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Life in a Medieval City (Medieval Life) Paperback – 30 Sep 1981
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|Paperback, 30 Sep 1981||
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"An excellently written account of what is known of the life of medieval burghers....a delightful introduction to the subject.""--Library Journal"
Some particular books I found useful for a "A Game of Thrones" and its sequels deserve mention. ... "Life in a Medieval Castle" and "Life in a Medieval City," both by Joseph and Frances Gies. --George R.R. Martin, author of the "A Song of Ice and Fire" series"
From the Back Cover
For students, researchers, and history lovers, a look at day-to-day life in a rarely explored era. "About life and death, midwives and funerals, business, books and authors, and town government."--ChoiceSee all Product description
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Boy, was I in for a surprise!
For a week of my life, this little gem of a book transported me to life in year 1250 at the city of Troyes in Champagne, France.
With no exaggeration, this voyage is a true craddle-to-grave job: you're taught how the new class of burghers (the authors avoid the word bourgeois) is delivered into the world by the midwife, schooled in the church and then perhaps at university, or alternatively how it enters an apprenticeship with one of the many new craftsmen.
This was my favorite part of the book, and a five star lesson in etymology for me too, perhaps because I'm not English. So I learned about the tanner and the fuller and the walker and what tenterhooks are too. The emergence and role of the guilds is covered very well, both from a historical and from a sociological perspective.
I also learned the proper etiquette for how a doctor should ask for compensation, which as far as I'm concerned he fully deserved, given his job entailed tasting his patients' urine for sweetness.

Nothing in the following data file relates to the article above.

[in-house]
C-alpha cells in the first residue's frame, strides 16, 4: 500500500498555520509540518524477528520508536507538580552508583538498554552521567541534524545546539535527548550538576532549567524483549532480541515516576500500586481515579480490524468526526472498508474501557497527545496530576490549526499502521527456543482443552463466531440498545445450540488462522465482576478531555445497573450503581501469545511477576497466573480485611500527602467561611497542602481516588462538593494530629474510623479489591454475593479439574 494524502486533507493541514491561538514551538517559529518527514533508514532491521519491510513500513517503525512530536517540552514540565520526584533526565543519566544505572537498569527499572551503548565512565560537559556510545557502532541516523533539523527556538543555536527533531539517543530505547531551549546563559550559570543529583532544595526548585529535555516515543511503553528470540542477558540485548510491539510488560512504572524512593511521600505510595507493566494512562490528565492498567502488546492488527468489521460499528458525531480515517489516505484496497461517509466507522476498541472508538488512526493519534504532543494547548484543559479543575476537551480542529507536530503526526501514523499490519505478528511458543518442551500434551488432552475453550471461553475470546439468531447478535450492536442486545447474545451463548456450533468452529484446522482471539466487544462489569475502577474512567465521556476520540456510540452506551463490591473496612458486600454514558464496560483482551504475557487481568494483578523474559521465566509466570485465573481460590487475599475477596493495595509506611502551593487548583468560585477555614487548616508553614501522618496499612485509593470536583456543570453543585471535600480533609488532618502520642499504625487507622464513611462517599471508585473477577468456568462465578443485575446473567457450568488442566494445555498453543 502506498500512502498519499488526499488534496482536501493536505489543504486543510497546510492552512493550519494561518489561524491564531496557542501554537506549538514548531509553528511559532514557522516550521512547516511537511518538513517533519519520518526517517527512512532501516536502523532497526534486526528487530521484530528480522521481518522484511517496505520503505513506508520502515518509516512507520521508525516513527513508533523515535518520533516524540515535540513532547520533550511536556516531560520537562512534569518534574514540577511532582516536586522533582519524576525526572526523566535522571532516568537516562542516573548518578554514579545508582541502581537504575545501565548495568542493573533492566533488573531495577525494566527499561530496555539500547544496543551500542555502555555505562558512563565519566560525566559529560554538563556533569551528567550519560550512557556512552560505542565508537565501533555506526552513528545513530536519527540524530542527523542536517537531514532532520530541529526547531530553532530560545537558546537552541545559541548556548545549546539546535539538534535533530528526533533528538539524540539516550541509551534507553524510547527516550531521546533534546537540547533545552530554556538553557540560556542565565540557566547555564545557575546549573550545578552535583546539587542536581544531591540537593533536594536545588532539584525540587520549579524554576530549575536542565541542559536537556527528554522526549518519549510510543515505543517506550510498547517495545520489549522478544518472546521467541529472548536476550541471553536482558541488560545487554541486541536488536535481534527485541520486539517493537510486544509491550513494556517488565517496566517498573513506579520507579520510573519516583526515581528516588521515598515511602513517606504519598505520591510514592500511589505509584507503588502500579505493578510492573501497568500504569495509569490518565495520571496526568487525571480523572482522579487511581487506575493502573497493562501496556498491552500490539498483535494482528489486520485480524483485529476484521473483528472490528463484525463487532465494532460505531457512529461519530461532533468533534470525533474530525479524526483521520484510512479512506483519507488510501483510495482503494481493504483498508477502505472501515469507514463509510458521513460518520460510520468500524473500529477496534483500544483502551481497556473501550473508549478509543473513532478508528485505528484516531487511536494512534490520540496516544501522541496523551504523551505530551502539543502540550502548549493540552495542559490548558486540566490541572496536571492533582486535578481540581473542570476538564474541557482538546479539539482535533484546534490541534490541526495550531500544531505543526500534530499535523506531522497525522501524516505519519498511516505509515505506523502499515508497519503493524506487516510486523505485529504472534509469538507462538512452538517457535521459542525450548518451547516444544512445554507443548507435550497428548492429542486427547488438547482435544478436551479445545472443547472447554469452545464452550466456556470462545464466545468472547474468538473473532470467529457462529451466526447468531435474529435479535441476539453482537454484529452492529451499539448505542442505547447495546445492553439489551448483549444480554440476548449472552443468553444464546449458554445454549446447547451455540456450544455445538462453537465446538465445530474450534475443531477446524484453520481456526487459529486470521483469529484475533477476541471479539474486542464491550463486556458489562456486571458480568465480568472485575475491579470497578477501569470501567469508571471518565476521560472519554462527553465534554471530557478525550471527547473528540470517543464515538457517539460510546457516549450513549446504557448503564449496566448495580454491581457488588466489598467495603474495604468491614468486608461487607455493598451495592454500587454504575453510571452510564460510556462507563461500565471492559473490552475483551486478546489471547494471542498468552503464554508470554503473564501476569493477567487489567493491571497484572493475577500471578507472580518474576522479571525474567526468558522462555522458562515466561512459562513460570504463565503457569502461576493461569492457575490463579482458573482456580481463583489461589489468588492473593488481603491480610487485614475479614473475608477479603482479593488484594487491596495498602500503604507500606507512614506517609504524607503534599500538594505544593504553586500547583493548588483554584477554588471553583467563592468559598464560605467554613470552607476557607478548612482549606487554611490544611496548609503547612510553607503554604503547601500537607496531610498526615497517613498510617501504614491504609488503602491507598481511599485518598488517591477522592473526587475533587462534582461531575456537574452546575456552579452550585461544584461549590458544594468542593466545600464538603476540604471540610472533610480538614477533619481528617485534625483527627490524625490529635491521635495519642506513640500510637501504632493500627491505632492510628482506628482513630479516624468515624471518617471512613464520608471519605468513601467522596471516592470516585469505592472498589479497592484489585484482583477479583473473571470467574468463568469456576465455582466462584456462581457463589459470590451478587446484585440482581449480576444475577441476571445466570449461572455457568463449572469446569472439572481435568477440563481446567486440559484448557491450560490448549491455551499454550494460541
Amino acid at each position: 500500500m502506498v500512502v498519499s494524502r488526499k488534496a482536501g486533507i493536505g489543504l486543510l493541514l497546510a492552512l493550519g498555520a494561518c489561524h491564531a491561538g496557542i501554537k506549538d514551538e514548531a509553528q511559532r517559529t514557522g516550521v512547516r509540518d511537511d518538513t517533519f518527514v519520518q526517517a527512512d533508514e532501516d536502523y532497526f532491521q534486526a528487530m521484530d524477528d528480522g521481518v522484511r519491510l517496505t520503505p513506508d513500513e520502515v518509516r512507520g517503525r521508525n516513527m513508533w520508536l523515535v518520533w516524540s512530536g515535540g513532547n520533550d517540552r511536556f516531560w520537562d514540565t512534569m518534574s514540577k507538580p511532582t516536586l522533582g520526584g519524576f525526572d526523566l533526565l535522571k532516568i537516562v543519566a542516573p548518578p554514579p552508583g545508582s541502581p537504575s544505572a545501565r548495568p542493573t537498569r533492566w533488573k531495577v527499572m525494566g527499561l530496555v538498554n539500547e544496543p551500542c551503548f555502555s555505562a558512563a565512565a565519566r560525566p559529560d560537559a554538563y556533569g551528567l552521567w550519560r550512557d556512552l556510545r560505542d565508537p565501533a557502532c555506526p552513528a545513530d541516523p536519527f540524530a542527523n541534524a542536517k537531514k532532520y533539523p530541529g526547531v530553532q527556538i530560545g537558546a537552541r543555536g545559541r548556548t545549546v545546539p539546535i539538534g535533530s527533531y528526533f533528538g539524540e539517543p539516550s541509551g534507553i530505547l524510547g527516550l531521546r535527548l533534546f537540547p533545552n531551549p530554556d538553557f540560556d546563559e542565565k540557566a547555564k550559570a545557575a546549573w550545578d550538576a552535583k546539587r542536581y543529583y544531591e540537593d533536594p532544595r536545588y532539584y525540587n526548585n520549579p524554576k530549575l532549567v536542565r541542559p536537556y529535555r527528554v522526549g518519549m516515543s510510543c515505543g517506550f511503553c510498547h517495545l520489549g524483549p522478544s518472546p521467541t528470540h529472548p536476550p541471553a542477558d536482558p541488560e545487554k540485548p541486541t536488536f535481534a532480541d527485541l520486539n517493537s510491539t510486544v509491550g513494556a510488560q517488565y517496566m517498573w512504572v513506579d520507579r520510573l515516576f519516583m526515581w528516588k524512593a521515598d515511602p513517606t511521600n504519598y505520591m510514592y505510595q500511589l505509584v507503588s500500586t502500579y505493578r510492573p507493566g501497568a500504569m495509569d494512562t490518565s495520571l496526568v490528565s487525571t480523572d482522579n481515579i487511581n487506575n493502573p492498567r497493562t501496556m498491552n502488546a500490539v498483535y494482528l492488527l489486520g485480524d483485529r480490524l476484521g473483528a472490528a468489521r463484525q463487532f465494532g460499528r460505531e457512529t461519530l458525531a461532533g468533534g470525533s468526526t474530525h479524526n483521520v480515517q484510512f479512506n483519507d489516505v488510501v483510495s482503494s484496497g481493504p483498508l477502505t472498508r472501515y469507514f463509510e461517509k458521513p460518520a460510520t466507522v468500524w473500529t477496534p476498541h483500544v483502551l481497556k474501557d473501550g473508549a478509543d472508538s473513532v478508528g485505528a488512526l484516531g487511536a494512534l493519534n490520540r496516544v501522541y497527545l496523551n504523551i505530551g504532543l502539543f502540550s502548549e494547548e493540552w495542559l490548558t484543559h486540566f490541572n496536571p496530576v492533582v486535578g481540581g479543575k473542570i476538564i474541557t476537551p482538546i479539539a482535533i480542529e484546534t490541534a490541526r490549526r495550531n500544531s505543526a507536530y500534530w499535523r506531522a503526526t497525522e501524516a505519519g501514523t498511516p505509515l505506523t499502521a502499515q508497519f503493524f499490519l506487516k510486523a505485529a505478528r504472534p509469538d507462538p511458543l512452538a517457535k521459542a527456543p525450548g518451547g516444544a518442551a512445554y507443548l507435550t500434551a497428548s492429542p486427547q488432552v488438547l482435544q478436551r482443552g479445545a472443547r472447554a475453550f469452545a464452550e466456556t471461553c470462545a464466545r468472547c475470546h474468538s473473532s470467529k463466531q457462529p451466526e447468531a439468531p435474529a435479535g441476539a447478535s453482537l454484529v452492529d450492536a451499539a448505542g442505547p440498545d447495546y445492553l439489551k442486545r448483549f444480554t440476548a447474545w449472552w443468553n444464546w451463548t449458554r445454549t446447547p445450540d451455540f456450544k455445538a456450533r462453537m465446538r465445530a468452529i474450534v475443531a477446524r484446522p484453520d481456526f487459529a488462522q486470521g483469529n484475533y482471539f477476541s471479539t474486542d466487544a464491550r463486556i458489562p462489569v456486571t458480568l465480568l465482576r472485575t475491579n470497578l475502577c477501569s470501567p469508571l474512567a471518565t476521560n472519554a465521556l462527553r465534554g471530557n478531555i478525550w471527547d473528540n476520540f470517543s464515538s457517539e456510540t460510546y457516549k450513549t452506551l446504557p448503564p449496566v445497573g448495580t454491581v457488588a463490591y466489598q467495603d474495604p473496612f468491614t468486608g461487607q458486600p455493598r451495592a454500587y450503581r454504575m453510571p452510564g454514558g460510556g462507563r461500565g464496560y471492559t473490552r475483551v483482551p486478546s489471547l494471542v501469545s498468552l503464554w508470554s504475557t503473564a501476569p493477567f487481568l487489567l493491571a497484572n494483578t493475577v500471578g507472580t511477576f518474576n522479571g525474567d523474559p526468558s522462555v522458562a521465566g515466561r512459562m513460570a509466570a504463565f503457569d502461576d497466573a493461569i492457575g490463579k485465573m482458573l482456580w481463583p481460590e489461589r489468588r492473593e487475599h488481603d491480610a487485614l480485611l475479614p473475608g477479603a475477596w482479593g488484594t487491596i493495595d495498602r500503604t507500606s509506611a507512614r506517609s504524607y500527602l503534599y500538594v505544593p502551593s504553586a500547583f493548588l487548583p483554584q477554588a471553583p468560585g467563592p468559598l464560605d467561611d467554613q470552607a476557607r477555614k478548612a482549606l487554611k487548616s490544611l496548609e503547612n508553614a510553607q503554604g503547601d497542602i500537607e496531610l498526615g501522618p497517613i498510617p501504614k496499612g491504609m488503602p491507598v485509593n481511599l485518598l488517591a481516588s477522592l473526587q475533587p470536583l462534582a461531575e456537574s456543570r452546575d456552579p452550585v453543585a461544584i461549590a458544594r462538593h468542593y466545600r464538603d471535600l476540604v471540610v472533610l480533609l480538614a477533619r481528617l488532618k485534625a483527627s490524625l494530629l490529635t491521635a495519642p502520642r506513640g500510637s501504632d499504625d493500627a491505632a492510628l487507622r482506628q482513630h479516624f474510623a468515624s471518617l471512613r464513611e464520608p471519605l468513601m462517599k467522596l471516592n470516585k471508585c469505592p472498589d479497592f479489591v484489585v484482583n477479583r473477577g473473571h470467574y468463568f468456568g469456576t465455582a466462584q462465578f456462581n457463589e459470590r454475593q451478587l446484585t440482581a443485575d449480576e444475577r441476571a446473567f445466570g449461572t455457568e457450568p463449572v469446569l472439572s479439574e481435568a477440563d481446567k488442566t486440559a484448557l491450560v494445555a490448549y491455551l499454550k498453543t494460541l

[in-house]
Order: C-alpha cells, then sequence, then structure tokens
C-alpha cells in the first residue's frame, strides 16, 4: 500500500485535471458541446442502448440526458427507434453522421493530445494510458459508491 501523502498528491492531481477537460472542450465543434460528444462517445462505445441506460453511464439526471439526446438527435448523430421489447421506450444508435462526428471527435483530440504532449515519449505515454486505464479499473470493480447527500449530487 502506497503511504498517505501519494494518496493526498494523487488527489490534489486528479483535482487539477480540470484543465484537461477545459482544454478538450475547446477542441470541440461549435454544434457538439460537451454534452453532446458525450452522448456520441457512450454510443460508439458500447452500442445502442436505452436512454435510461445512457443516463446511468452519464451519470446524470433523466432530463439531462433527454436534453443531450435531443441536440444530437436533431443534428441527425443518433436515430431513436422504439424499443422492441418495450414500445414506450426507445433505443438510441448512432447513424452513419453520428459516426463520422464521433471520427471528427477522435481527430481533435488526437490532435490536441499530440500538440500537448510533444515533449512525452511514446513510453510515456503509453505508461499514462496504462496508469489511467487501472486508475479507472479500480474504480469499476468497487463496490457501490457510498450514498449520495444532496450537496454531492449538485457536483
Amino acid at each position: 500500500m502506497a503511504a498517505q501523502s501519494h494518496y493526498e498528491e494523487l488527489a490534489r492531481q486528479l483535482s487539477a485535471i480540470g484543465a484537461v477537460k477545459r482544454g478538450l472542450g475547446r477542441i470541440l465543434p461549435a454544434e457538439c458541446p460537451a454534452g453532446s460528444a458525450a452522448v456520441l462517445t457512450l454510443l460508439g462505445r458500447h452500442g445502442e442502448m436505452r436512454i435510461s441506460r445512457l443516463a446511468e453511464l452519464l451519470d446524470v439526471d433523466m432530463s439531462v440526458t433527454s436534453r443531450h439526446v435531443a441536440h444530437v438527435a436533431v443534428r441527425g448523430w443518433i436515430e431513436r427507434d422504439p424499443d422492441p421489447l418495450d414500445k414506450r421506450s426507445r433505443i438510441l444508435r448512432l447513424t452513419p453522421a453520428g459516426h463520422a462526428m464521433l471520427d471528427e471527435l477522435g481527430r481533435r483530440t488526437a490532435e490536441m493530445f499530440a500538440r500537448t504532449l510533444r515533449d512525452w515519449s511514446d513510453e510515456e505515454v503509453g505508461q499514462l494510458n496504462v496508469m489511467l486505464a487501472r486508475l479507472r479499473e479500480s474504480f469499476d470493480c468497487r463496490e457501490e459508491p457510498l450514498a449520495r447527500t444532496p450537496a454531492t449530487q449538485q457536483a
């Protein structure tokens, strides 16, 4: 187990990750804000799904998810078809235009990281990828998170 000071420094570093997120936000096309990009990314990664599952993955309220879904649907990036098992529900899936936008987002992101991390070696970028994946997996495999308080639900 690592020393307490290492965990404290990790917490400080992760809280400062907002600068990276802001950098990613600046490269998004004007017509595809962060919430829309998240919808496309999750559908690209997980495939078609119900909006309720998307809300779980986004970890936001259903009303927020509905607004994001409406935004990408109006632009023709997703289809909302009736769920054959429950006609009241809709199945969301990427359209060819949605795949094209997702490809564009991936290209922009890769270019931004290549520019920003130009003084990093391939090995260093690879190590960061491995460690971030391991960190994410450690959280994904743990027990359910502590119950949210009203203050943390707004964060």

The weddings are covered here, the church as an institution and the cathedrals as both objects of art and feats of engineering. You get a good taste for developments in the letters (with many well-chosen and translated samples of poetry and prose) and the arts, including theater.
The whole time, moreover, you're reminded of the underlying structure in which this new class of city-dwellers was formed and (slowly) emancipated, one where power was shared between nobility and the church and only slowly and partially ceded to the ascending classes of craftsmen and moneychangers.
All of which, in turn, rested on the importance conferred to the city of Troyes by the two fairs it hosted, the "hot fair" in August and the "cold fair" in December, to which people would travel from literally the whole of Europe to trade their wares.
The guided tour through the fair is the crowning moment of the book, the point to where the authors build up over the first 200 pages, and you truly feel like you went there yourself.
I don't want to say for sure, but I think many of my dreams over the past few days were set in medieval Troyes!
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